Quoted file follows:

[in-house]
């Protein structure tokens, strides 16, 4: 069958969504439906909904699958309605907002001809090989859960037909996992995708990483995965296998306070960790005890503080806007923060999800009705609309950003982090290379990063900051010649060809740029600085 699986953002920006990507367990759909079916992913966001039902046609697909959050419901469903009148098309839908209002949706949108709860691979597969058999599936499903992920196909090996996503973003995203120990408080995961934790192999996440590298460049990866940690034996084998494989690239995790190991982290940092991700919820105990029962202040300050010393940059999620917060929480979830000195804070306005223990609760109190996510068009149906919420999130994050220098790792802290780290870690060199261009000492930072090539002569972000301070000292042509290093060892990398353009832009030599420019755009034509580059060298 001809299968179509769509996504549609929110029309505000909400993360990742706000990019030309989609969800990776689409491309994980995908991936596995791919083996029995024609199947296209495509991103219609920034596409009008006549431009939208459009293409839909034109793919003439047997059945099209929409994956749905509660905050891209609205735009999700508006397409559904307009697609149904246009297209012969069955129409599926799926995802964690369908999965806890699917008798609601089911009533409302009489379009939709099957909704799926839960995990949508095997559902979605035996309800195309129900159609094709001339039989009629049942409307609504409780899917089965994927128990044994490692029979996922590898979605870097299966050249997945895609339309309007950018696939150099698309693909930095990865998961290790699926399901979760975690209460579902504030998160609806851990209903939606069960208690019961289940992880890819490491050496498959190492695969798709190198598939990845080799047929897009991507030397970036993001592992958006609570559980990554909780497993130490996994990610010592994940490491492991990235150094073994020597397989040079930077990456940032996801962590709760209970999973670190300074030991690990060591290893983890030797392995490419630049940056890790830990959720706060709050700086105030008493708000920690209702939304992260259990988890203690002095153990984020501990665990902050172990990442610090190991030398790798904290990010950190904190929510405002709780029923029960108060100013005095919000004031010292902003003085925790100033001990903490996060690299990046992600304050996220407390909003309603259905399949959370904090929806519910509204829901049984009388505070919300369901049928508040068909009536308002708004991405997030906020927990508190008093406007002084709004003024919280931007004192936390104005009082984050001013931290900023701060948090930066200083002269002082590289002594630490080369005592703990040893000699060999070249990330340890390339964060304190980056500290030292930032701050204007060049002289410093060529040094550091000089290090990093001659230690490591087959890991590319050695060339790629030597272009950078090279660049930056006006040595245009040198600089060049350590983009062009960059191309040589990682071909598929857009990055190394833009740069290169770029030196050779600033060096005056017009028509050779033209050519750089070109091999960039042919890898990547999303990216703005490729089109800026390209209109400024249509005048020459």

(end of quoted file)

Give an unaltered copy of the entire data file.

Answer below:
[in-house]
């Protein structure tokens, strides 16, 4: 069958969504439906909904699958309605907002001809090989859960037909996992995708990483995965296998306070960790005890503080806007923060999800009705609309950003982090290379990063900051010649060809740029600085 699986953002920006990507367990759909079916992913966001039902046609697909959050419901469903009148098309839908209002949706949108709860691979597969058999599936499903992920196909090996996503973003995203120990408080995961934790192999996440590298460049990866940690034996084998494989690239995790190991982290940092991700919820105990029962202040300050010393940059999620917060929480979830000195804070306005223990609760109190996510068009149906919420999130994050220098790792802290780290870690060199261009000492930072090539002569972000301070000292042509290093060892990398353009832009030599420019755009034509580059060298 001809299968179509769509996504549609929110029309505000909400993360990742706000990019030309989609969800990776689409491309994980995908991936596995791919083996029995024609199947296209495509991103219609920034596409009008006549431009939208459009293409839909034109793919003439047997059945099209929409994956749905509660905050891209609205735009999700508006397409559904307009697609149904246009297209012969069955129409599926799926995802964690369908999965806890699917008798609601089911009533409302009489379009939709099957909704799926839960995990949508095997559902979605035996309800195309129900159609094709001339039989009629049942409307609504409780899917089965994927128990044994490692029979996922590898979605870097299966050249997945895609339309309007950018696939150099698309693909930095990865998961290790699926399901979760975690209460579902504030998160609806851990209903939606069960208690019961289940992880890819490491050496498959190492695969798709190198598939990845080799047929897009991507030397970036993001592992958006609570559980990554909780497993130490996994990610010592994940490491492991990235150094073994020597397989040079930077990456940032996801962590709760209970999973670190300074030991690990060591290893983890030797392995490419630049940056890790830990959720706060709050700086105030008493708000920690209702939304992260259990988890203690002095153990984020501990665990902050172990990442610090190991030398790798904290990010950190904190929510405002709780029923029960108060100013005095919000004031010292902003003085925790100033001990903490996060690299990046992600304050996220407390909003309603259905399949959370904090929806519910509204829901049984009388505070919300369901049928508040068909009536308002708004991405997030906020927990508190008093406007002084709004003024919280931007004192936390104005009082984050001013931290900023701060948090930066200083002269002082590289002594630490080369005592703990040893000699060999070249990330340890390339964060304190980056500290030292930032701050204007060049002289410093060529040094550091000089290090990093001659230690490591087959890991590319050695060339790629030597272009950078090279660049930056006006040595245009040198600089060049350590983009062009960059191309040589990682071909598929857009990055190394833009740069290169770029030196050779600033060096005056017009028509050779033209050519750089070109091999960039042919890898990547999303990216703005490729089109800026390209209109400024249509005048020459």